'Give me your tired, your poor ...'

'Your huddled masses yearning to breathe free, the wretched refuse of your teeming shore. Send these, the homeless, tempest-tossed to me. I lift my lamp beside the golden door!"

America has a history of embracing its disenfranchised. Emma Lazarus, the American poet who wrote those words found on the Statue of Liberty, herself enjoyed an affluent childhood made possible by hard-scrabbling immigrant forebears. We fight dictators around the world so others might likewise breathe free. Despite the divisive messaging of the last election, most people - be they Democrat or Republican or Independent - are truly generous and quick to write a check or lend a hand to somebody in need.

It's tempting, all the same, to wonder why government can't be run more like a business. Government and business, though, by necessity operate on different principles.

Business divides goods and services into units and delivers product for what the market will bear.

Government services are not so readily divided nor so easily "sold." If taxpayers were assessed a "police tax" so each might pay according to his or her want for the service, those citizens most in need of protection would likely be least able to pay thus putting the rest of us at risk. A 2011 Connecticut Business and Industry Association survey of Fairfield County business owners revealed they believe a lack of transportation infrastructure is the single greatest threat to their success in the next five years. Should the state's wealthiest entrepreneurs foot the bill for rehabilitating our woefully inadequate transportation system? Of course not.

Like many social service agencies in Connecticut, The Arc New London County struggles daily with the increased costs of supporting the 556 people with intellectual and developmental disabilities the state contracts with us to serve. We understand our governor and legislature will be making very difficult budget decisions soon, but The Arc and providers like it throughout the state can barely cover the costs of services we provide now. So what can be done?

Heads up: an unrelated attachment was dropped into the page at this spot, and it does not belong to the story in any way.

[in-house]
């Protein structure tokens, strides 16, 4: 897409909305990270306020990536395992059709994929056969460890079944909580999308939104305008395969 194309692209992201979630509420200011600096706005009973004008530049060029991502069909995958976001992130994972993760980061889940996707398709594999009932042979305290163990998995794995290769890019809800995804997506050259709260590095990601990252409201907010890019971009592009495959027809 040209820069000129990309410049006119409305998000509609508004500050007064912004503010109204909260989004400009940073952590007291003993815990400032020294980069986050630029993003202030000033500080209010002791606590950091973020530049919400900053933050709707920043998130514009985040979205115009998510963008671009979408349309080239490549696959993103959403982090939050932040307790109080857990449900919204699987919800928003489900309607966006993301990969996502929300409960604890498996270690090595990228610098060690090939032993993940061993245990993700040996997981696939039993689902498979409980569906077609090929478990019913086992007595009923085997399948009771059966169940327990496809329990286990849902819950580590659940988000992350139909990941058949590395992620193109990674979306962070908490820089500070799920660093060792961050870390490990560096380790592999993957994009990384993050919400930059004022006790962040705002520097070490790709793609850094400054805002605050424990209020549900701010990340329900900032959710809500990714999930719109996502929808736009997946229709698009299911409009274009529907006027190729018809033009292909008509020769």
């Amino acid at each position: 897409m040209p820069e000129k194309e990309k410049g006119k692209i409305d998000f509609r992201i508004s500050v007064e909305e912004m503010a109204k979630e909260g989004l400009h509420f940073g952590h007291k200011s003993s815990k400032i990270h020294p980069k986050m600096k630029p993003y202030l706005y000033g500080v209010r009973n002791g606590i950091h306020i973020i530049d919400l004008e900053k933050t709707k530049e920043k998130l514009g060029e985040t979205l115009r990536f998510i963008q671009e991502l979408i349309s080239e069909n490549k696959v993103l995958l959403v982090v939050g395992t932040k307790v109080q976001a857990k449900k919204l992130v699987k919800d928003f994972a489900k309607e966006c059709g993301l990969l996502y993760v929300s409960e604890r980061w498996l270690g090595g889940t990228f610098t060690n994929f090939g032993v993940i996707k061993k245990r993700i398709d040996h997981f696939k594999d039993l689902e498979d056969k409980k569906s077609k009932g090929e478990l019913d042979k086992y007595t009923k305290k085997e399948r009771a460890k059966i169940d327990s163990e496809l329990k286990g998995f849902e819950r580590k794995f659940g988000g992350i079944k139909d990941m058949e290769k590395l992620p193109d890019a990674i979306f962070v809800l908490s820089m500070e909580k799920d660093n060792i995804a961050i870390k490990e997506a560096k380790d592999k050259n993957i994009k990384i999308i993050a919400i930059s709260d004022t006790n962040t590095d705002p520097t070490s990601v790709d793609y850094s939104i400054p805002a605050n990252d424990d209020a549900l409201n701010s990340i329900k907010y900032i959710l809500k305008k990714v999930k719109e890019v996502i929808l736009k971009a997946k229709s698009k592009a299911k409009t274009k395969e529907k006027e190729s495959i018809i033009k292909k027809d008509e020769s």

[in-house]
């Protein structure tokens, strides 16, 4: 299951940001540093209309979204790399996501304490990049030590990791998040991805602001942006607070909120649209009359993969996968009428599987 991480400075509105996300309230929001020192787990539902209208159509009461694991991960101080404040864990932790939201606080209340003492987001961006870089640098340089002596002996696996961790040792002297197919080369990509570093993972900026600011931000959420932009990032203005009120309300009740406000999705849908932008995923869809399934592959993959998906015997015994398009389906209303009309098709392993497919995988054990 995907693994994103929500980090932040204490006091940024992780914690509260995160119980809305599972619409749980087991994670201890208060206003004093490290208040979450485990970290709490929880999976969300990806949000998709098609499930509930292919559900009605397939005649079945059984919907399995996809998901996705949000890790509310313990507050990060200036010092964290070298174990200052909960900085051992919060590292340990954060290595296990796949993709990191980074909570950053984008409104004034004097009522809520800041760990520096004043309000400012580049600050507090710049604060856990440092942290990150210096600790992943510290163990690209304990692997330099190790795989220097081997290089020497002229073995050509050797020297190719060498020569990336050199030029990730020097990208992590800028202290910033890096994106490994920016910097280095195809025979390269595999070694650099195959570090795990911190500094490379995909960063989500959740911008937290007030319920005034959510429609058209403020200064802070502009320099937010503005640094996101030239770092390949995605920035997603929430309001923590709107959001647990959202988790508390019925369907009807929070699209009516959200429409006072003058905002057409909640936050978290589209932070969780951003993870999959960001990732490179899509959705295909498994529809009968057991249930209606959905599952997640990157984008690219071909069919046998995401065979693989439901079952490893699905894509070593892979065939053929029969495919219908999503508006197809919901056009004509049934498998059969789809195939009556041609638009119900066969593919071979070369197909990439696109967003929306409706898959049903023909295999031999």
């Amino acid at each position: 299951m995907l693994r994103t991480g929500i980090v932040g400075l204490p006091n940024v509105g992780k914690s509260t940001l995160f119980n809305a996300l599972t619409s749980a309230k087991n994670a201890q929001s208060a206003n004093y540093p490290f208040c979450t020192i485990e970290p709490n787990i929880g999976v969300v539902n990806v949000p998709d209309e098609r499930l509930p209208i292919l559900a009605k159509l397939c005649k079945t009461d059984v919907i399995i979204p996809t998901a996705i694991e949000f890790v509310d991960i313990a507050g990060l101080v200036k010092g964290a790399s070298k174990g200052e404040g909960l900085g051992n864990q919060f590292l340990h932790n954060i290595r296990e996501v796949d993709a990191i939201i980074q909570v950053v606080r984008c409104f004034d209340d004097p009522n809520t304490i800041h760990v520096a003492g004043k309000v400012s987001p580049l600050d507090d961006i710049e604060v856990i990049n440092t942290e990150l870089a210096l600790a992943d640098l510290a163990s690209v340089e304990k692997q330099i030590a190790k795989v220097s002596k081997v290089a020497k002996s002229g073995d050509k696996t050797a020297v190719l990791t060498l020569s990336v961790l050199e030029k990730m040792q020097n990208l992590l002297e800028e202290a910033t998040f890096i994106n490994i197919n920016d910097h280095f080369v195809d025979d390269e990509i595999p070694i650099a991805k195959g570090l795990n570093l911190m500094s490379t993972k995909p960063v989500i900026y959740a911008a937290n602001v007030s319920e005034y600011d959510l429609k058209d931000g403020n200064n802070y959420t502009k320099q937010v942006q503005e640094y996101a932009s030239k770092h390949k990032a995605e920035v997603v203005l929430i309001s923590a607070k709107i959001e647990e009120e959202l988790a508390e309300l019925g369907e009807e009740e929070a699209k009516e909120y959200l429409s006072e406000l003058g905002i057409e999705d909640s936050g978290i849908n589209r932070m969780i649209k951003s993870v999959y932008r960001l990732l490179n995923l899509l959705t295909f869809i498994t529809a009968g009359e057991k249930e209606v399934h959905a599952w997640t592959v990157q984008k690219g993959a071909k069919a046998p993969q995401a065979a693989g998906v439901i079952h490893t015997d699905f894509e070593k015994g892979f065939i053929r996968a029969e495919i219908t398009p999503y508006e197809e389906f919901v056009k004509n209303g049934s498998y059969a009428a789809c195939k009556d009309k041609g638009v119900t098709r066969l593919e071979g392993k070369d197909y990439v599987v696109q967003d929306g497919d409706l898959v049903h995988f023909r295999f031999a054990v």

Connecticut affords a group home with 6 residents a budget of $270 per week for groceries and household supplies. That is $6.43 per day per resident. But for our resourcefulness, which includes a lot of coupon clipping, we couldn't make ends meet now. People with severe physical and intellectual disabilities are expected to attend day programs 90 percent of the time. If they cannot, we absorb the unfunded overhead costs. Gasoline prices increased 40 cents per gallon last year resulting in $21,000 in additional costs with no additional funding. Health care costs for small employers with modest plans have been going up 15 percent to 20 percent annually. The Arc has received no funding to cover these escalating costs.

It makes no sense to cut supports that give people a real shot at independence. The Arc New London County is fast building a track record for helping people to reduce their reliance on state and federal dollars by as much by 90 percent over three to five years. On average, the 55 adults in our employment program work 15 hours per week for $10.50 per hour. The Arc itself employs 23 people with intellectual disabilities who earn nearly $100,000 toward their own support annually. We also serve as an economic driver in the community with a payroll of $6 million annually. Thirty percent of our employees are minorities and 73 percent are women. Social service funding is truly a social justice issue.

The Arc is no different than any other agency or small business in our region, both in serving as a positive economic force and - having weathered four years of escalating costs with no corresponding increase in funding - dancing precipitously on the edge of economic disaster. Nonprofit leaders are more than willing to work in real partnership with the state to save taxpayer dollars through prudent changes. Duplicate reports and parallel monitoring processes on a daily basis eat up valuable time and resources better applied to services.

We are the safety net for the people we serve, for their families, and for the state. We cannot sustain our services or even our financial viability with any more cuts and with continuing flat funding. It's time for the state to look elsewhere and stop eroding essential and life supporting community services.

We must have the courage for real reform. Squeezing the safety net past its breaking point isn't the answer.


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